Miss Madeira is the story of an “Old Maid” schoolteacher in the first half of the 20th century. No one knew the shocking secrets of her home life—only that she was a brilliant but formidable teacher, who produced several generations of students forever known as “Madeira’s Kids.” Torn between her love for a woman, who later became her sister-in-law, and a former gifted maleMiss Madeira is the story of an “Old Maid” schoolteacher in the first half of the 20th century. No one knew the shocking secrets of her home life—only that she was a brilliant but formidable teacher, who produced several generations of students forever known as “Madeira’s Kids.” Torn between her love for a woman, who later became her sister-in-law, and a former gifted male student, Amelia Madeira lived a complex existence—one that in many ways paralleled the life of her favorite poet, emily dickinson. her painful private life informed but did not destroy her astonishing career. Miss Madeira reveals what lies beneath the façade of a typical Midwestern town. ‘As anyone with an intimate knowledge of the workings of small-town America knows, episodic memory is the bailiwick of barbershops Beauty shops and pool halls.’...
|Number of Pages||:||304 Pages|
|Status||:||Available For Download|
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Miss Madeira Reviews
Full Disclosure: I know this author, whose real name is Gary Heyde. He was my teacher at Franklin High School (TN) a decade ago. That said, I read "Miss Madeira" with the same critical eye I would any novel. The character of Amelia Madeira is complex, as is any number of any other characters, especially her genius student, Chester O'Malley. These two main characters' lives run rather parallel with each other. As Chester says about his novel, "Janus," we are the sun and the moon--two halves of the same person; we hide our true selves from others and reveal it only to one another. This novel is about life in a small Midwestern town (Prospect, MO) from about 1917-1952. Under the surface of this seemingly benign town, there is a tremendous amount of drama. The author foreshadows a lot of what comes in Part II through literary allusions. I imagine this book will be a choice among Book Clubs and the favorite of librarians (since the title character not only teaches English but is also a librarian). I loved that she passed off her own poetry as Emily Dickinson's and no one except Chester could tell the difference. I was also impressed with the growth of all the characters. Even though there is a lot of horrifying events in Part II, I know for a fact that these things happen in small towns. Suicides, murder, incest and all forms of insanity may seem implausible, but not the way Austin Gary describes it. The writing is, at times, lyrical, and other times like reportage. There are elements of epistolary novels (letters, journal entries, etc), but this is a character-driven novel and it holds you 'til the final revelation. I gave it Five Stars (not only because Mr. Heyde was a wonderful teacher but) because I think "Miss Madeira" is deserving. Hope it's a best-seller!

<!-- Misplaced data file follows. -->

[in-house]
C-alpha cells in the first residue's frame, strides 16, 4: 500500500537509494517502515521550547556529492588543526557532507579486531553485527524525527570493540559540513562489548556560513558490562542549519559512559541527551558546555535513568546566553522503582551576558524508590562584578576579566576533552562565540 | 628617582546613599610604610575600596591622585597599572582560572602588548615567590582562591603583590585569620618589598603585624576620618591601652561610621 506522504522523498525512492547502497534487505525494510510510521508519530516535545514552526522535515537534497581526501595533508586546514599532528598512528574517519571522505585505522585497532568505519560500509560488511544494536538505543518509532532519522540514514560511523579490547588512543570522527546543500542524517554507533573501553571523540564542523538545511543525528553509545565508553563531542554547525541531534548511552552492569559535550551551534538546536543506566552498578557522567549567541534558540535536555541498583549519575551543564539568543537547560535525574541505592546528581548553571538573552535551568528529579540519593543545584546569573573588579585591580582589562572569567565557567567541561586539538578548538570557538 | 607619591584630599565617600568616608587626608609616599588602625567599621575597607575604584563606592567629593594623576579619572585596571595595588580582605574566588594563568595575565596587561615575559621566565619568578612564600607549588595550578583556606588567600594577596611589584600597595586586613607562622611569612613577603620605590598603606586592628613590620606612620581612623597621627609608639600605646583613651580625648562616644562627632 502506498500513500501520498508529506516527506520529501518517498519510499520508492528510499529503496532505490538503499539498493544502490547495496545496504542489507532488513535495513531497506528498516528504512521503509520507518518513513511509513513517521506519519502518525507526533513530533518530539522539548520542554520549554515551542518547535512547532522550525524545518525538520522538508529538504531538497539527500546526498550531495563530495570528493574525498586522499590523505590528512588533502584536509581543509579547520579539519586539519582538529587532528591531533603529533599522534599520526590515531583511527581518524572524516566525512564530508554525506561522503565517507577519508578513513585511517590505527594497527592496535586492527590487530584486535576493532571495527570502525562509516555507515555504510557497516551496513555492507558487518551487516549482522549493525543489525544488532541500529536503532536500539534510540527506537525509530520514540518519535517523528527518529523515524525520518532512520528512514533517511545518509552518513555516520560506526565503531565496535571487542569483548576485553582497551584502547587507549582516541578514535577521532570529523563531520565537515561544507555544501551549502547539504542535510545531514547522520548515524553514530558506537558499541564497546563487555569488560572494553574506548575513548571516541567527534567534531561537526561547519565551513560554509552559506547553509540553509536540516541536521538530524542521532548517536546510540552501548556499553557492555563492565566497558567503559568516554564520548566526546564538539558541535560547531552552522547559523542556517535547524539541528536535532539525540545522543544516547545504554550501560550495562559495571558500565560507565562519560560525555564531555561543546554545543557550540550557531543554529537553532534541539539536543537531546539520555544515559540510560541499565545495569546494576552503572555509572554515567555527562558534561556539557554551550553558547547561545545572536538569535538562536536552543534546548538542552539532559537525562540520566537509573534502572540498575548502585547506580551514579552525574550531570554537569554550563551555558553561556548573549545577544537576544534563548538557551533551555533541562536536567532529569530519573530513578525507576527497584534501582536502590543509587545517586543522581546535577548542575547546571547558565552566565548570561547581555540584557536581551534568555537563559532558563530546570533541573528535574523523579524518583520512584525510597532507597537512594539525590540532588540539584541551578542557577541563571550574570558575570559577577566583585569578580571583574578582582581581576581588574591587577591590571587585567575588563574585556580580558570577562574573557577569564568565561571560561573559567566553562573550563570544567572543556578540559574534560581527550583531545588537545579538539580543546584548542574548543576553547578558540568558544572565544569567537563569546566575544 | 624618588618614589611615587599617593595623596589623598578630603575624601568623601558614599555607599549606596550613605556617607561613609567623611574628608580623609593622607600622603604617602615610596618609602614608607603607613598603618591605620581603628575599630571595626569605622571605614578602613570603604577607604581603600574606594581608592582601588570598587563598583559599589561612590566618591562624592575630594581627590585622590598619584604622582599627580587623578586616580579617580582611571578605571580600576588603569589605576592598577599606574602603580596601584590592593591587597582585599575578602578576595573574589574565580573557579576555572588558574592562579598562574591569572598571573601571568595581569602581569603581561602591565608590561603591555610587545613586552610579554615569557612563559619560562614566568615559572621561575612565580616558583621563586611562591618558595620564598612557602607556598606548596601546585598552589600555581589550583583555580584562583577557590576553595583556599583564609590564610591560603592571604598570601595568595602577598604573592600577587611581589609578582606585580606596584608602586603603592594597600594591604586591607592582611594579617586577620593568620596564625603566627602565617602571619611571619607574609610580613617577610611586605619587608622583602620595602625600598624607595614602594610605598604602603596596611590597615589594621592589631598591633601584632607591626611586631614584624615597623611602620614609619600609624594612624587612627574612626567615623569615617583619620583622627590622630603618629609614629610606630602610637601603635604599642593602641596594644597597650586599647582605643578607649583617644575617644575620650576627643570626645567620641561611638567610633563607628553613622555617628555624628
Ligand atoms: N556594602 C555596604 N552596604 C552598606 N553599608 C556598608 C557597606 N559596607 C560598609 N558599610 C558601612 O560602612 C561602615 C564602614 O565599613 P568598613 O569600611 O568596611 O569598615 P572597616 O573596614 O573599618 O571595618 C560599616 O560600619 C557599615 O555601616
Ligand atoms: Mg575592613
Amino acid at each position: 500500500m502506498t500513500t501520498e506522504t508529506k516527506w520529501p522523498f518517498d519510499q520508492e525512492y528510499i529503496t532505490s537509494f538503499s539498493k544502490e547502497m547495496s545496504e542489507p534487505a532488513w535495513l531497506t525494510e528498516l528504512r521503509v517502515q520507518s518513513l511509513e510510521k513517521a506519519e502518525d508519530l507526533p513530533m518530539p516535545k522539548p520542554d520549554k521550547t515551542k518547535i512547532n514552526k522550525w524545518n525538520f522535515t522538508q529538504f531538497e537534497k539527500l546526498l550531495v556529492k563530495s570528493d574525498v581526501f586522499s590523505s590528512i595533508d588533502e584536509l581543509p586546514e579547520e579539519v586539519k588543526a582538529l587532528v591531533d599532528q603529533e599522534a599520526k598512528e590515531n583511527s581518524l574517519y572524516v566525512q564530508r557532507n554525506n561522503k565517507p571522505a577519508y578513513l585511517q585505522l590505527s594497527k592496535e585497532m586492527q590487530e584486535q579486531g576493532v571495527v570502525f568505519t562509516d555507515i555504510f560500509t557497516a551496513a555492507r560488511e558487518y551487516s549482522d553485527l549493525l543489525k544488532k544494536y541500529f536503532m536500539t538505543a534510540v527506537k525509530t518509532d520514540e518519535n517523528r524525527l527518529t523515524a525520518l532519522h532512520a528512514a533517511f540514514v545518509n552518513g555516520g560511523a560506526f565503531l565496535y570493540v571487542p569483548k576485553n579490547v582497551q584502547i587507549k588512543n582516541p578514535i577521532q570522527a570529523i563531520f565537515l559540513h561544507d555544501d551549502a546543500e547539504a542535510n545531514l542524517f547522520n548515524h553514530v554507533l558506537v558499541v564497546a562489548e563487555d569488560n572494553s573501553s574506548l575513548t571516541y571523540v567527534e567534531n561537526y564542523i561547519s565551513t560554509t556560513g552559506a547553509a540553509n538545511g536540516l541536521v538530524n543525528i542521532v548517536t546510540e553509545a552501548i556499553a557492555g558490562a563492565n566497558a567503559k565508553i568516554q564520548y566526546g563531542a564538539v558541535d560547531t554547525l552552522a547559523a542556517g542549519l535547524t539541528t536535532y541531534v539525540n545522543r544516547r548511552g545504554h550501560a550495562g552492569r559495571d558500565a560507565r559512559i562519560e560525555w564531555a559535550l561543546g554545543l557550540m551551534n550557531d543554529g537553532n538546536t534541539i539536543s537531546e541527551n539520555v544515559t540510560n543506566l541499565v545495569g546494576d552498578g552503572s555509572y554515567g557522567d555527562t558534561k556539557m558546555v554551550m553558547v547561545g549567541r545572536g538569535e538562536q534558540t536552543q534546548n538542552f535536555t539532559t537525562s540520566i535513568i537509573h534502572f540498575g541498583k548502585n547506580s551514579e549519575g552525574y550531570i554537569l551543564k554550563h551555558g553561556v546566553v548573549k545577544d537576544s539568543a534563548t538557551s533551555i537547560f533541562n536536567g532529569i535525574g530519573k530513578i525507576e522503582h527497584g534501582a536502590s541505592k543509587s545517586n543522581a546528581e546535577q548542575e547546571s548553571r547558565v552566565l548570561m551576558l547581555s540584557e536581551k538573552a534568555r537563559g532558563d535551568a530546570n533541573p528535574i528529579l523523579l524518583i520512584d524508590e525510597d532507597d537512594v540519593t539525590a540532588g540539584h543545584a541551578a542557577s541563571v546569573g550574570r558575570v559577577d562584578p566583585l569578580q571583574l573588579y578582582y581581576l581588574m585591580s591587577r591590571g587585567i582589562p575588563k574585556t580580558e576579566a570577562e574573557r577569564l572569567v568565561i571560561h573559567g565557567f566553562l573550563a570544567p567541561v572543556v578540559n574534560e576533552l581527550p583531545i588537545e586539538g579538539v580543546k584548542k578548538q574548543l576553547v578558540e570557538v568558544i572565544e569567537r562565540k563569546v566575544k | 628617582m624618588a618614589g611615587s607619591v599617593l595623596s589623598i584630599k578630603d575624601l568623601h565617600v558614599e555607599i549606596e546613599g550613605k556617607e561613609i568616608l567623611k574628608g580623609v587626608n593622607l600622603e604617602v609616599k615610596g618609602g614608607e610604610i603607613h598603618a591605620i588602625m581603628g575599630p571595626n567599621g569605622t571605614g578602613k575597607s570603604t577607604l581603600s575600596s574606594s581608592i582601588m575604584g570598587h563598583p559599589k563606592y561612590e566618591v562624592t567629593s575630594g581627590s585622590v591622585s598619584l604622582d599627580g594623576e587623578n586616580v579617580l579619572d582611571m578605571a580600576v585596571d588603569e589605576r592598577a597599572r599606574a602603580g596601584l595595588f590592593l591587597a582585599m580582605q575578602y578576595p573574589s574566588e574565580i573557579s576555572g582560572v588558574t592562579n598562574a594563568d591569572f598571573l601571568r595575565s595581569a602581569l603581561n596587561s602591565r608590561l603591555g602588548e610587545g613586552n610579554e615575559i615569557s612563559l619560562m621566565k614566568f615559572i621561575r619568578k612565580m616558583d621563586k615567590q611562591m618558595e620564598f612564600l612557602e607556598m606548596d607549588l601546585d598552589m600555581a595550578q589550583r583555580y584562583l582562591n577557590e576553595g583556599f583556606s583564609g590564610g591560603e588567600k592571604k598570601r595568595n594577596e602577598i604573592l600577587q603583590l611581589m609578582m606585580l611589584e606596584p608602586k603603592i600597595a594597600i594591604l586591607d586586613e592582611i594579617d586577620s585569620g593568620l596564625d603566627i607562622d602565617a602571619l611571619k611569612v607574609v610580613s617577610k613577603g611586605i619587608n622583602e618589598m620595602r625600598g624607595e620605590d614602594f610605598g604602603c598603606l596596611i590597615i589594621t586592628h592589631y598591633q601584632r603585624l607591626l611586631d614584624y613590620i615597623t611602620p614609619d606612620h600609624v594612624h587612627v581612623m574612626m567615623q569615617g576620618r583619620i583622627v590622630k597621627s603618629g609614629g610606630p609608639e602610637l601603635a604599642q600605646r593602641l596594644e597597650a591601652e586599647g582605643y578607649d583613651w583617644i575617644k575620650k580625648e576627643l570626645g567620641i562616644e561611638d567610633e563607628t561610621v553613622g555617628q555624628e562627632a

I received this from the author free through Goodreads, First reads! This book was such a joy to read and a hard to put down kind of read. Miss Madeira was indeed an "old maid" school teacher, but she was so much more and old maid does not do her justice! Her love of Emily Dickinson and the writing in the style of this author is so wonderful. I love that her diary is an on-going letter to "Emily", as though they were intimate friends, which of course they were because of her long and loving reading of Emily. She knew intimately everything that had been written by Emily. Her life was one of hardship, sadness, peppered with joy from the children she taught. She had great love, but it was unrequited. A life that is the ultimate one for great poetry. Written with the same style and development of character of the great masters of yore... this book should and shall become a stand alone classic in itself. I would recommend it for just about anyone, but especially those who love great poetry, great literature and just plain great story! Thank you so much Austin Gary for the opportunity to enjoy this wonderful work of yours.
Miss Madeira is a story about a young teacher, who loves teaching literature and sacrificed so much for the love of teaching. This book takes place in a small midwest town and the secrets of the craters are dark and heart breaking. I think it is a wonderfully written book full of poetry and love of literature. It should have been a depressing book. Some of the subjects were hard to read about but really makes you understand people have dark secrets and past. It makes you wonder why Austin Gray would write this book, but then read about him and you understand just a little, maybe. Over all I liked this book. Would make an interesting book club book.
Well written, keeps moving, but boy it can get you depressed. It is a tough world out there.